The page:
The longreads phenomenon

Death of the Newspaper
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Today I want to explore a trend I’ve noticed, and many people smarter than me have noticed: long-form reading is making a strong comeback online, even as writing online gets shorter and simpler.

This New York Times article highlights how one service, Longreads, is trying to change that. What it seems to suggest is that, at least for a certain group of readers, quality long-form articles are still important even though writing appears to be changing.

How we read

Every Friday, I get two e-mails for my weekend reading fix: the “Top 5 Longreads of the Week” and a kindle-formatted collection of all the articles I saved to a program called Instapaper. On weekends when I don’t have a lot of work or home-related tasks taking up my time, I use these two services to create a self-curated e-magazine for my non-book reading.

For me, this is the natural next step for reading the best quality writing online. Instapaper, in particular, has saved me a lot of time: instead of reading an article on the spot, or losing the article in a list of bookmarks on my browser, I hit the instapaper “read later” button, and a text-based copy of the article is saved on instapaper. At the end of the week, Instapaper sends a kindle-formatted file of the last 20 articles directly to my kindle. The file works like a kindle magazine, not a long list of text. Instapaper creates a great reading experience; it doesn’t just collect articles.

Instapaper has radically changed the way I read. Recently, I’ve added Longreads to my repertoire of digital reading. The site is so easy to use, and the articles chosen by the editors are top-notch. If an article interests me, I just hit the instapaper button next to the article and it sends a pre-formatted version to my instapaper queue. It’s ready for me to read next time I sync up my kindle.

I’ve been reading online regularly for about ten years now. I’ve gone paperless with my news and culture reading ever since Google News and RSS readers came online. Now, with e-readers and tablets, it’s a lot easier for me to create a magazine-like reading experience with the articles and blog posts found via social media and sites/apps like Longreads, Instapaper, Readability, and Findings.

I don’t fret over my RSS reader anymore. I used to spend too much time finding the best sites, then slogging through feeds to find the best articles. I still use RSS for a quick glance at the news, but even then, I’ve moved on. Twitter provides a better summary of what’s going on than RSS readers, in my opinion.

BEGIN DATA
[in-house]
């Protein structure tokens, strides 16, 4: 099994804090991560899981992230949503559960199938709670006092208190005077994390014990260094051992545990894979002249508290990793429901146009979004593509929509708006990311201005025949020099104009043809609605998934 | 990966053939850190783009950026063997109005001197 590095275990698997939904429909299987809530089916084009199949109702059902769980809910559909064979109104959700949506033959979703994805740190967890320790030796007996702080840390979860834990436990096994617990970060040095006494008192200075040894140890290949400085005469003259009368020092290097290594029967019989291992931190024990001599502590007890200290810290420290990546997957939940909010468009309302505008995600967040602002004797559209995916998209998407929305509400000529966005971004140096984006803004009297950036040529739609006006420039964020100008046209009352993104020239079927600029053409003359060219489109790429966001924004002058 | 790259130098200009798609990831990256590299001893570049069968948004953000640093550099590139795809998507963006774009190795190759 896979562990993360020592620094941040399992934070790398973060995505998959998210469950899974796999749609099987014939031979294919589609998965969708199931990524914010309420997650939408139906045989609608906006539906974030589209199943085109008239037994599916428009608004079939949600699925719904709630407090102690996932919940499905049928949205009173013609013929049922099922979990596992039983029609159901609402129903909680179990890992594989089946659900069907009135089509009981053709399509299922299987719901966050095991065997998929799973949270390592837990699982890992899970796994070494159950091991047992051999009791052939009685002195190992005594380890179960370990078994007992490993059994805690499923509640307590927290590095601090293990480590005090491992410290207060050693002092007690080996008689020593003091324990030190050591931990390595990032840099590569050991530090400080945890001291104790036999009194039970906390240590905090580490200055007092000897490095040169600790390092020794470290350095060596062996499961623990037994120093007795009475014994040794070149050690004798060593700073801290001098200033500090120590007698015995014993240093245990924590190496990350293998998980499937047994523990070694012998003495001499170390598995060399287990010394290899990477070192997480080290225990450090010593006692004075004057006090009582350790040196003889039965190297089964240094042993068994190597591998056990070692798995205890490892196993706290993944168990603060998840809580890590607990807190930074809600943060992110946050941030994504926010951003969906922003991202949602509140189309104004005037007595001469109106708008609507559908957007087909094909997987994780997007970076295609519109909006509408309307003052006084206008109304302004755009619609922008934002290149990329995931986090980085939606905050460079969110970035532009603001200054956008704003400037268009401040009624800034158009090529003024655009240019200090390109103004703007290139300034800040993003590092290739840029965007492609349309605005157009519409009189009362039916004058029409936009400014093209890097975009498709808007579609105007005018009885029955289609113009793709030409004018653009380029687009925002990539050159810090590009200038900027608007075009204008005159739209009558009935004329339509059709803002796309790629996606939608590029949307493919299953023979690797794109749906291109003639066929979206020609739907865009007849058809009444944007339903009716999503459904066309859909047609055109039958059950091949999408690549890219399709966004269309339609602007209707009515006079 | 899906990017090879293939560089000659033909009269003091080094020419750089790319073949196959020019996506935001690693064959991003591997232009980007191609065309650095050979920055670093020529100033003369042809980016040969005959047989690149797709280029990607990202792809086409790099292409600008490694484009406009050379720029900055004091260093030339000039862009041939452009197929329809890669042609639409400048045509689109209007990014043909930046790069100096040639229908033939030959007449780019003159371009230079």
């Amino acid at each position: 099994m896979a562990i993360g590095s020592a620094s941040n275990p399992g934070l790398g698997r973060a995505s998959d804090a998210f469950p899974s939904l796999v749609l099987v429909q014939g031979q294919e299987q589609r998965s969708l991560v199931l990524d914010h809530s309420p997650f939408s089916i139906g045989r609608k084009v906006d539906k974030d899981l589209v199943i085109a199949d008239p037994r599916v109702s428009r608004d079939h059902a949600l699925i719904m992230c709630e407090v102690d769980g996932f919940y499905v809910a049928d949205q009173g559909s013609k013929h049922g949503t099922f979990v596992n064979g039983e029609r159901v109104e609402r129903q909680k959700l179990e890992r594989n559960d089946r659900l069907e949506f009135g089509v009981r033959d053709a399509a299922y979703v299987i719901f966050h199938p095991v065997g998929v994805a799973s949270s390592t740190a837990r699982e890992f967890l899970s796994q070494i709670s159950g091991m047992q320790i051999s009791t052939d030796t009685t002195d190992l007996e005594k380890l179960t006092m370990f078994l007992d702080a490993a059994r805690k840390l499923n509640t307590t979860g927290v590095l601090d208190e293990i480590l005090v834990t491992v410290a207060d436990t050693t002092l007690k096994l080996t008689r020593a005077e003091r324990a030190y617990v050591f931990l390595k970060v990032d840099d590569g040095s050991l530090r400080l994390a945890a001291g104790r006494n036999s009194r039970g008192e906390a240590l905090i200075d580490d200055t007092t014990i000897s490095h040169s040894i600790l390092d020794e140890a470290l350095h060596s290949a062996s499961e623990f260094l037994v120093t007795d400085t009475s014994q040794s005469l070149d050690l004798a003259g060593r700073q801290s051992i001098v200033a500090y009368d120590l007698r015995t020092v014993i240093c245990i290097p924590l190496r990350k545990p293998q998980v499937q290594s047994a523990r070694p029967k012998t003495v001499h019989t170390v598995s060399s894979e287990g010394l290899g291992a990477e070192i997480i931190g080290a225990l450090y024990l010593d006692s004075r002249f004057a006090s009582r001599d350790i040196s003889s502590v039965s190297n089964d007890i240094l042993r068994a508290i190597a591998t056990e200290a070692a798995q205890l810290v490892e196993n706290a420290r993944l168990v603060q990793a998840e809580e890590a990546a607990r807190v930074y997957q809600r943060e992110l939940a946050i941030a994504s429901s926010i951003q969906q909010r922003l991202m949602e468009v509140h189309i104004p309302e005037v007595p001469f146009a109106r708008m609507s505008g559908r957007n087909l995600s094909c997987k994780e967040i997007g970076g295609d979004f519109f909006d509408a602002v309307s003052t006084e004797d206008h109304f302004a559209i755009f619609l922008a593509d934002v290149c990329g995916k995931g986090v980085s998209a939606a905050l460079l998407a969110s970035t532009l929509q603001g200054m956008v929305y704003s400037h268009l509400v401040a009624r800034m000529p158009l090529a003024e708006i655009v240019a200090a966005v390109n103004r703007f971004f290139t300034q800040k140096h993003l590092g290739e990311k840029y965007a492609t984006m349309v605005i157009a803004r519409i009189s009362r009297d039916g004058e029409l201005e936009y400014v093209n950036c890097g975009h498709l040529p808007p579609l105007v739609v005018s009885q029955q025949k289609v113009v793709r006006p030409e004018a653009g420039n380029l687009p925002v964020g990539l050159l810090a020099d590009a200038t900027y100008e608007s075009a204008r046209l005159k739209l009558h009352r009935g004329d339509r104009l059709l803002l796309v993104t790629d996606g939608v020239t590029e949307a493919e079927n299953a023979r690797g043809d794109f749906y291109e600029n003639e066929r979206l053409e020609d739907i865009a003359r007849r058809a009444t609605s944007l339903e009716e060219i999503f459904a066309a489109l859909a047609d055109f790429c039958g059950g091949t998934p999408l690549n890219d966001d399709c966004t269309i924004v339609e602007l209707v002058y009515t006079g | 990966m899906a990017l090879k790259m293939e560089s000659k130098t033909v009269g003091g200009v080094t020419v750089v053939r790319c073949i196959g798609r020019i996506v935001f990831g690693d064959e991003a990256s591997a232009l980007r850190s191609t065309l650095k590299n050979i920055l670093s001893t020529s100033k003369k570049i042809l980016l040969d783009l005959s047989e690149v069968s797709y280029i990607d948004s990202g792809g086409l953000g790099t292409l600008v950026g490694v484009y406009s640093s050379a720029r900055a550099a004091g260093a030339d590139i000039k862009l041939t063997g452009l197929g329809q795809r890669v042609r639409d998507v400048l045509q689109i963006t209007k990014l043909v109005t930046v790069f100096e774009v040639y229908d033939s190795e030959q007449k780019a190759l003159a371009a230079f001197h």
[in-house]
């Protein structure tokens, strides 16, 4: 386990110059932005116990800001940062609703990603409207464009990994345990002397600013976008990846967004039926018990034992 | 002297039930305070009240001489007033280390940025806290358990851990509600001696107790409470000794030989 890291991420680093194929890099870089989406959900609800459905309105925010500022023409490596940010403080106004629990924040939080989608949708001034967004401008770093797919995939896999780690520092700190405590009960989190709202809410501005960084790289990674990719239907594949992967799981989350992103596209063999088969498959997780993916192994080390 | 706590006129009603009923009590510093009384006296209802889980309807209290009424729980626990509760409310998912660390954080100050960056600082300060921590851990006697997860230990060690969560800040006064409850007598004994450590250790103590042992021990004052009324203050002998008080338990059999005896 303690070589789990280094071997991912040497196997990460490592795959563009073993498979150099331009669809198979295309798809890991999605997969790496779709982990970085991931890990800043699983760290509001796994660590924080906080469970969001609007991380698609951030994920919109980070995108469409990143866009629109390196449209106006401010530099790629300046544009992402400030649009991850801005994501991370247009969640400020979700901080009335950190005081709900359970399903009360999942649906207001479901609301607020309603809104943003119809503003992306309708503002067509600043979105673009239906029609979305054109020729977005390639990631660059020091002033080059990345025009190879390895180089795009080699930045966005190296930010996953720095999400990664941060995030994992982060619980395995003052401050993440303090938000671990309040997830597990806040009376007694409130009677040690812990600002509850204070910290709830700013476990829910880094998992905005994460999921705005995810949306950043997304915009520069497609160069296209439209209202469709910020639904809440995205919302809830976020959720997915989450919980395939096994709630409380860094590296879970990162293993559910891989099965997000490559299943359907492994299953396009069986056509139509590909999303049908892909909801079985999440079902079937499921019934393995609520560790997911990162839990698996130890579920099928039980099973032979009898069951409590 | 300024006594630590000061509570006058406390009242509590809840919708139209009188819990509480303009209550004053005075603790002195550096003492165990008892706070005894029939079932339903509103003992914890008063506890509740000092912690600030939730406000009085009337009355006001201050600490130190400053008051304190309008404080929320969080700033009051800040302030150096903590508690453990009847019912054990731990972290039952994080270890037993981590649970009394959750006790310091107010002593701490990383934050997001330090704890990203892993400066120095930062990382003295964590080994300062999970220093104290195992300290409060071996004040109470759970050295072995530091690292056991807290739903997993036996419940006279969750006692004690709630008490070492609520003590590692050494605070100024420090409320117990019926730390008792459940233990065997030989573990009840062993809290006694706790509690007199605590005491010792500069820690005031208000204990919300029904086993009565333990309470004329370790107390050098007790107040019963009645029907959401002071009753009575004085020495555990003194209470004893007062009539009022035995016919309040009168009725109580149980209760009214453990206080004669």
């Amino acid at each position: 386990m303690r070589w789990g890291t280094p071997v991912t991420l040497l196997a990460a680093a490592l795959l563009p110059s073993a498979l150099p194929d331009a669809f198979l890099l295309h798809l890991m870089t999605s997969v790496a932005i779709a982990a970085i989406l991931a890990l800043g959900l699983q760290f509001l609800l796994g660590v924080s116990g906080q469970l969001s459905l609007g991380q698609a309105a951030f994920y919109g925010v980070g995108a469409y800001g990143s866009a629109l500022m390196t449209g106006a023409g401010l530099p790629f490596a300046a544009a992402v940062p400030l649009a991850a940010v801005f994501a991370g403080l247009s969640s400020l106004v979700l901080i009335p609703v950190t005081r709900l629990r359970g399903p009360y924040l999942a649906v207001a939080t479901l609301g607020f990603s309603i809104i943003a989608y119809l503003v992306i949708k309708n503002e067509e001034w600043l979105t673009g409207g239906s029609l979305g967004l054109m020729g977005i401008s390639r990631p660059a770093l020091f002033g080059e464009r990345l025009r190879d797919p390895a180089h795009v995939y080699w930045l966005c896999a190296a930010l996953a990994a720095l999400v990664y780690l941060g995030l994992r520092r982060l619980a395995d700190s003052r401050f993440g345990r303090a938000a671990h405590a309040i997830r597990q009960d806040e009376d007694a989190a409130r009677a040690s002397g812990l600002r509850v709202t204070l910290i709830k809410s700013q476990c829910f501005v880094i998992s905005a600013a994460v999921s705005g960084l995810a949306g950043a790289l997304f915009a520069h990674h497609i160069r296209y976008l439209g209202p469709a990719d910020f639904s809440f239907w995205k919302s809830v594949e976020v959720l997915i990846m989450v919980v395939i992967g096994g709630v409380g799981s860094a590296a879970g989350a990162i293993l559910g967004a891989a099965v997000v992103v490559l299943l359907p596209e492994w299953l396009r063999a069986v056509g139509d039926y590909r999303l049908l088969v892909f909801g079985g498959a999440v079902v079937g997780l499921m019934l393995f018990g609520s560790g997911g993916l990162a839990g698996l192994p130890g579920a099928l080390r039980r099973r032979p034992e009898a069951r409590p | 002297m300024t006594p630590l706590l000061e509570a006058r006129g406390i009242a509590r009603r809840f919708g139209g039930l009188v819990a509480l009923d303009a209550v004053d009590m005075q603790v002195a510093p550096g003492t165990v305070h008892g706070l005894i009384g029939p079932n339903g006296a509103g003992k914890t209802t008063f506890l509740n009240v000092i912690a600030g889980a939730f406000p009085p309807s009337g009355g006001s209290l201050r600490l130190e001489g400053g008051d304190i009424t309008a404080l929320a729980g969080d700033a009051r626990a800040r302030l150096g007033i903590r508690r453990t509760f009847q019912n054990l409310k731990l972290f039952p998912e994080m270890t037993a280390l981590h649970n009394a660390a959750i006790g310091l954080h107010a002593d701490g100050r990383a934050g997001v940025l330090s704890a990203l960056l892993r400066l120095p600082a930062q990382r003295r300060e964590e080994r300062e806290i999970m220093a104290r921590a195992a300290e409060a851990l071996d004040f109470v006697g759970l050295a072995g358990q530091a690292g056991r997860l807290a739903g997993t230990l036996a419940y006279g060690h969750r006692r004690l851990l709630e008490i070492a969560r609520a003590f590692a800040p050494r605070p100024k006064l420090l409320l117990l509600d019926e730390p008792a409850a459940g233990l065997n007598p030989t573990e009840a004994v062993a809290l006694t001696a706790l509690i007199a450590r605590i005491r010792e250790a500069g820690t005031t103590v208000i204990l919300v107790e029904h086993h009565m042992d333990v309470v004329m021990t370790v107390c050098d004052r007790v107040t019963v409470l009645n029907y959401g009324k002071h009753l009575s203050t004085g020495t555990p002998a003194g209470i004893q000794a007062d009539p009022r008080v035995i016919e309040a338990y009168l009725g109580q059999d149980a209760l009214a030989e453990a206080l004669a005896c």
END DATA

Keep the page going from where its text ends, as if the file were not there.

What interests me most about these services is that, for years, pundits have claimed the internet is killing off long-form reading. I think it’s too early to make that claim, and the popularity of these services seem to confirm that people still want to read quality journalism and essays.

No more magazines?

Does this mean magazines and newspapers are no longer the best cultural curators? This might be a bold claim: after all, a lot of the articles on Longreads come from The Atlantic, The New Yorker, and other traditional publishers. However, we all know that most of the time, we read these articles on a browser or a mobile device, not in print. Or, at least that’s the trend.

For serious readers, thinkers, and writers who also own e-readers or read online, this is a glorious time. Since I started using Instapaper on my Kindle, I’ve read more of the stuff I want to read. I use social media to discover articles, then I use Instapaper to organize and send them to me when I’m ready to read. Longreads makes it even easier to find quality articles because their editors pick some of the best, based on subjects and quality of publication.

This is only the beginning, however. The success of services like Kindle Singles show that readers are willing to pay for individual articles. The options are vast, and the individual reader has more control over the reading experience than ever before.

There are criticisms of these models, for sure. Some have pointed out that by using a service like Instapaper, we become narrow-minded readers, only reading the things that match our interests. I do think that’s possible, but then again, how many people buy a newspaper to only read the sports or business sections? We have always been selective as readers and consumers. If anything, a lot of these sites filter out the noise and let us focus on the things that matter.

It all comes down to how you use these services. If you are selective, but not narrow-minded, these services can help enhance discovery of new writers and ideas.

Kevin Eagan (@KevEagan) is a freelance editor and writer living in Central Florida. He edits book manuscripts and articles for local and national publications. Critical Margins is his place to share his interests. You can also check out his professional website,